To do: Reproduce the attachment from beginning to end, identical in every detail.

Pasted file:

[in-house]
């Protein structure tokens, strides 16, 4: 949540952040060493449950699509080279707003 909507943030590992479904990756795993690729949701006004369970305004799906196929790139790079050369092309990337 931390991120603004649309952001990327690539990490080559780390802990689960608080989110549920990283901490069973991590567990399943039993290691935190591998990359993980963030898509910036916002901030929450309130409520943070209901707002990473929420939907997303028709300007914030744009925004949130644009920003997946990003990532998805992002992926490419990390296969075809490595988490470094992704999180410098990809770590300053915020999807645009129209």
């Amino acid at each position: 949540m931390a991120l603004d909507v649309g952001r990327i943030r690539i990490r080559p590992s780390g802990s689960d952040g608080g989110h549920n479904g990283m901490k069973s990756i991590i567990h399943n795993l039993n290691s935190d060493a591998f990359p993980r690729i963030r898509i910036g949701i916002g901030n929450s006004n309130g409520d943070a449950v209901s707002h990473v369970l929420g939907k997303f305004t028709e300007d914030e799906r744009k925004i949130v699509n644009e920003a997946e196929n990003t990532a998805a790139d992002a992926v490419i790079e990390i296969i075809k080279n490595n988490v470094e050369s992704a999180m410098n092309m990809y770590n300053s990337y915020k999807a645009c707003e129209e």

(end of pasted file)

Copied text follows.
[in-house]
């Protein structure tokens, strides 16, 4: 949540952040060493449950699509080279707003 909507943030590992479904990756795993690729949701006004369970305004799906196929790139790079050369092309990337 931390991120603004649309952001990327690539990490080559780390802990689960608080989110549920990283901490069973991590567990399943039993290691935190591998990359993980963030898509910036916002901030929450309130409520943070209901707002990473929420939907997303028709300007914030744009925004949130644009920003997946990003990532998805992002992926490419990390296969075809490595988490470094992704999180410098990809770590300053915020999807645009129209």
């Amino acid at each position: 949540m931390a991120l603004d909507v649309g952001r990327i943030r690539i990490r080559p590992s780390g802990s689960d952040g608080g989110h549920n479904g990283m901490k069973s990756i991590i567990h399943n795993l039993n290691s935190d060493a591998f990359p993980r690729i963030r898509i910036g949701i916002g901030n929450s006004n309130g409520d943070a449950v209901s707002h990473v369970l929420g939907k997303f305004t028709e300007d914030e799906r744009k925004i949130v699509n644009e920003a997946e196929n990003t990532a998805a790139d992002a992926v490419i790079e990390i296969i075809k080279n490595n988490v470094e050369s992704a999180m410098n092309m990809y770590n300053s990337y915020k999807a645009c707003e129209e």